I was nervous to meet her. How would I act? What would I say? I could ask her what her favorite color is or what her school is like. What if I run out of simple questions to ask her? Would I meet her mom and dad? Does she have a mom and dad? Would she think I was crazy if I hugged her? I don’t want her to think I’m crazy, or weird, or ugly. This would be so much easier if I could speak Spanish. (sigh)
Then I saw her. She was so innocent and timid… a sweet timid. Her eyes sparkled, even behind their shield of shyness. She wasn’t wearing a dress like I assumed (why did I assume that?). She had small hoop earring in her ears, like the kind I have back at home. She had a track jacket/sweat-suit kind of outfit on. Her hair was back in a ponytail. The way I dressed for years in elementary school.
We sat on the stairs outside the World Vision center for children with special needs and disabilities – another experience branded in my heart forever. Noelia sat beside me. Her mom and dad sat on each side of us.
I introduced myself, probably more formally than I really needed to. It was only seconds before we were all laughing and giggling between my poor and broken Spanish and our translator’s messages to them, thanks to my always-impractical commentary.
It was so easy to build a bond with Noelia’s family, not that I imagined it to be difficult. Actually, I just thought it wouldn’t necessarily happen – a bond between a Bolivian family and a 23-year-old American… not too typical, I thought. But it wasn’t at all the reality of what I experienced. Two families, world’s apart in every way, bonded by a shared love for one little girl – the little girl I sponsored from a web page on my couch in Puyallup, WA weeks earlier.
I asked her what she wants to be when she grows up. I half expected an answer somewhere between a princess and a doctor (both of which are still aspirations of my own). Instead, she told me she wants to be a basketball star when she grows up. She plays on a community team right now with other children from her school. I can’t help but feel like I’m entirely the wrong person to relate to when it comes to her dream. I stopped playing basketball in the eighth grade after sitting on the bench most of the year. After that, I decided to stick with softball and volleyball. On the other hand, it must entirely be God’s plan to bless me with a sponsored child with an athlete’s heart. (If you know my husband at all, you know sports aren’t really his thing. Now I have Noelia to share the interest with.)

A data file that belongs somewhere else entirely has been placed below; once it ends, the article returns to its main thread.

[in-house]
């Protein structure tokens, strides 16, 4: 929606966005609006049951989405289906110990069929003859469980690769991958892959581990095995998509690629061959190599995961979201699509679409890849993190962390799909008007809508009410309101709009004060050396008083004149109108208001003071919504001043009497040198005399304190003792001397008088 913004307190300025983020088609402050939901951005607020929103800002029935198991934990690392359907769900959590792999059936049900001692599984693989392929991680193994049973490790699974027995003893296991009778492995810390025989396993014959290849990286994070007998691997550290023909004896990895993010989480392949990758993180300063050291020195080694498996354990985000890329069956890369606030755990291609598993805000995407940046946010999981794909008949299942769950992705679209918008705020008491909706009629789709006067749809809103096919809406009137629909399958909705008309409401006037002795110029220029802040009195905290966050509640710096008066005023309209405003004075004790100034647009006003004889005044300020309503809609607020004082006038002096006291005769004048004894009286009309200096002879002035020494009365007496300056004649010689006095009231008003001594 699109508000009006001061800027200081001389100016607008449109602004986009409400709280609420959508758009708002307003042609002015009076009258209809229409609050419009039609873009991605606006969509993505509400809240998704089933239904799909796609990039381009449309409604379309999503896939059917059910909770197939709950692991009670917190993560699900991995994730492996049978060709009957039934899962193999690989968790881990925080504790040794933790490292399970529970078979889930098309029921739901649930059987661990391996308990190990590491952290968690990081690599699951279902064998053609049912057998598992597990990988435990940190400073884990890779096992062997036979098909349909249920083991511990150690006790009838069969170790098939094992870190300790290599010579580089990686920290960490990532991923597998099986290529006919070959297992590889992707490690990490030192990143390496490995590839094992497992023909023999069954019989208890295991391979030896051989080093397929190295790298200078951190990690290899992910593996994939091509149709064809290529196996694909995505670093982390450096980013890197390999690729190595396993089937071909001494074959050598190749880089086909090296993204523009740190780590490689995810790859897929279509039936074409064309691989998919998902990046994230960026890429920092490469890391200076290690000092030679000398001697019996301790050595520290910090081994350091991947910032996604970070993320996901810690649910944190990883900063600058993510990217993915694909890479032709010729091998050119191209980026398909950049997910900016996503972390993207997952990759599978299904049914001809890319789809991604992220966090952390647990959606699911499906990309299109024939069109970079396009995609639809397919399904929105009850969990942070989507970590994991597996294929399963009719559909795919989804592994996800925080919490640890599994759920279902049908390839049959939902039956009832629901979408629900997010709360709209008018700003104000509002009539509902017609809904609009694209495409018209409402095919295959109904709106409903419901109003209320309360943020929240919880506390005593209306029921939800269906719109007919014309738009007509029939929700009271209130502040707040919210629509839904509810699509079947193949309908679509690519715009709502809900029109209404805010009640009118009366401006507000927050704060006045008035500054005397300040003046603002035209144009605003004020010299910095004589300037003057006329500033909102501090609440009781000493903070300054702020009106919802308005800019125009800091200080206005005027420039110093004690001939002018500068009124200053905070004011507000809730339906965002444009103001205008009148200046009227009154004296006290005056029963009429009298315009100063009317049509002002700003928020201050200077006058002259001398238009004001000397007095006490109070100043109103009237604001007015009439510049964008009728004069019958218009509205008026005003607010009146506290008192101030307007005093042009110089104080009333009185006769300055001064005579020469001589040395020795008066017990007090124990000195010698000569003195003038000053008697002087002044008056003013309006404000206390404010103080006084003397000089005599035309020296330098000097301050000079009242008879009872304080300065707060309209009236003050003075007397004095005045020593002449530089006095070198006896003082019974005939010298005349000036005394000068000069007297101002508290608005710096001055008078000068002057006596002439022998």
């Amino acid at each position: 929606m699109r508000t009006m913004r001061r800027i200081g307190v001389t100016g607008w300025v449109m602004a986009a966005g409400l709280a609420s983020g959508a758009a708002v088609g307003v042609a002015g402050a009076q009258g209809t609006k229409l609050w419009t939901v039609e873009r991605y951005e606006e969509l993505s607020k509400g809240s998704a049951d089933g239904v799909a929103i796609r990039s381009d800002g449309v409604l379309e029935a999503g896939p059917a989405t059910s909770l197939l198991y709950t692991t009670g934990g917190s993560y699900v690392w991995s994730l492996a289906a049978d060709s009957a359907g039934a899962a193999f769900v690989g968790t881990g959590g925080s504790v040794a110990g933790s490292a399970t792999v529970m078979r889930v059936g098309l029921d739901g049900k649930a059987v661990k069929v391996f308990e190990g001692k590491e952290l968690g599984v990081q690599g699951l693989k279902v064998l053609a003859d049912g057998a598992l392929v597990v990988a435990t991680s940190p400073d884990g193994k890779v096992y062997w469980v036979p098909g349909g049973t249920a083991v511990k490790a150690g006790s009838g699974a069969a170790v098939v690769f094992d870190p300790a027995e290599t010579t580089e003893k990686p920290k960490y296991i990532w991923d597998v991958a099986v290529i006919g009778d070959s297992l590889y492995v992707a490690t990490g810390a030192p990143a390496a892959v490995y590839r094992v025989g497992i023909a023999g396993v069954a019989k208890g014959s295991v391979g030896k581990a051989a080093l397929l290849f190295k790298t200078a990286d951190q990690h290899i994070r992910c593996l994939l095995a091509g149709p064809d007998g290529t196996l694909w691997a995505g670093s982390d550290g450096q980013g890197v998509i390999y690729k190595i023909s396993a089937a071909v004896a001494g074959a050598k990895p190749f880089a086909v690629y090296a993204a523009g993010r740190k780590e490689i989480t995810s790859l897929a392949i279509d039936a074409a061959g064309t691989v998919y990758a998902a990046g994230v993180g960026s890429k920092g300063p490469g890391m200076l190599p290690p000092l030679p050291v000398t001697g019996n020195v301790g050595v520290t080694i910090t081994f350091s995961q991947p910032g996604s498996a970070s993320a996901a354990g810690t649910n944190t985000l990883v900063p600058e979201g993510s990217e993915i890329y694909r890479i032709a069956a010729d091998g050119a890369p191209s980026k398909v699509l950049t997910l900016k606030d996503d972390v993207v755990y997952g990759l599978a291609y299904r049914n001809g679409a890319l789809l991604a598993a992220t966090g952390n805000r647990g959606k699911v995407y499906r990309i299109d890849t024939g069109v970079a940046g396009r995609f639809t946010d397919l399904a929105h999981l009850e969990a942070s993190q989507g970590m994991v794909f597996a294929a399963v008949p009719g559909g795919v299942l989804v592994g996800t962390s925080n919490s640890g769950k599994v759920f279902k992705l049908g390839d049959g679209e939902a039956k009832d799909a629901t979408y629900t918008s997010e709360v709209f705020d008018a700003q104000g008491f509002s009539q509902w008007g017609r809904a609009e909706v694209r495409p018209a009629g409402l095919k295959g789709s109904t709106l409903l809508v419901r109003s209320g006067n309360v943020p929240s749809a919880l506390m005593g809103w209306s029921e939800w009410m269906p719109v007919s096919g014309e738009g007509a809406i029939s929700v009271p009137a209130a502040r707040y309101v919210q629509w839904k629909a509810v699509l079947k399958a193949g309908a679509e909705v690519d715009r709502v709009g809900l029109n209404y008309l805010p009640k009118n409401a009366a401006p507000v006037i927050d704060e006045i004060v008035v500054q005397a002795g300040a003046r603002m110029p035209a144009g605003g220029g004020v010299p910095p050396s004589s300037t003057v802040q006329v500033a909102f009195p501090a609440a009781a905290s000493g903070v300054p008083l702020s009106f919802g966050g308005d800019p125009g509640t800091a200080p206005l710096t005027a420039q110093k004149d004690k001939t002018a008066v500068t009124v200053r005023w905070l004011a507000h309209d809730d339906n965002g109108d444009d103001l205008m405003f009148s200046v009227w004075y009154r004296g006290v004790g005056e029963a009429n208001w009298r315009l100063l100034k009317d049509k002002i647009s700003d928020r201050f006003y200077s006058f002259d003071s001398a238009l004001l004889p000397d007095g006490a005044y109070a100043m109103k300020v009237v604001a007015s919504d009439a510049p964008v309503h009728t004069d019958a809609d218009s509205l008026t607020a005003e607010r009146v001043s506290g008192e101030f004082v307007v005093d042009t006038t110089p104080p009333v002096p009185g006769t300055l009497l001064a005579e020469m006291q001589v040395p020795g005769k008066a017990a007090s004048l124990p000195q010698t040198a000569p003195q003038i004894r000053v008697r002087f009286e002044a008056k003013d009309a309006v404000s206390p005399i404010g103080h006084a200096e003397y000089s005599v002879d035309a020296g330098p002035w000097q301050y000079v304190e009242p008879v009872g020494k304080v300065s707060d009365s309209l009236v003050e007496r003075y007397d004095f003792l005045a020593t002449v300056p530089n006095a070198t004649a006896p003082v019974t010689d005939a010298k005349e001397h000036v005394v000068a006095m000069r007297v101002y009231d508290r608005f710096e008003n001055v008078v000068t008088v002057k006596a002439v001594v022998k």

Before I left for Bolivia, I shopped around Target, Ross, Walmart… all were disappointments in my search for a little book bag I could fill with small gifts and give Noelia when I met her. My saving grace was my Aunt Mel. The Thursday before I left, she came into town with the most perfect bag with two presents for Noelia from my 11-year-old twin cousins – a homemade bracelet from McKenzie and Abby’s favorite Tinkerbell doll.
As I sat on the steps with Noelia, her father and her pulled out each gift I added to the bag before I left: crayons, a coloring book, flashcards, some candy, and pink nail polish. It felt a little like Christmas morning, if not for Noelia, for me. I felt excited knowing Noelia would have things to remind her of me even when I left. I hoped they would remind her of me.
She held the Tinkerbell doll and I put the bracelet on her wrist. She smiled the smile that is worth more than a million emotions and joys in my heart. There are not words to describe it.
Painting her tiny fingernails with her mom and dad sitting beside me, Noelia was so sweetly shy and precious in every way possible. Having her arms wrapped around me reminded me of my own nephew and I knew at that moment Noelia and I were family forever.
It all happens so fast when you’re there. So quickly, you wish you could go back and slow down each moment in time to really enjoy the experience, and fully extract the joy from each second.
Even still, every second with Noelia gave me years filled with joy and a lifetime of blessing knowing her and loving her. If even just from afar.
Now, she is the face I see every time I think of Bolivia and her hug is the warmth I feel in my heart every time another child is sponsored.
Please, please sponsor a child in Bolivia like Noelia. Your heart will never be the same.
And don’t miss these posts from some of my fave people — EE, theoutdoorwife, and Deb on meeting their sponsored children in Bolivia, too. And Sarah’s special post. **Each photo represents a story. Click on the photo for the rest of the post.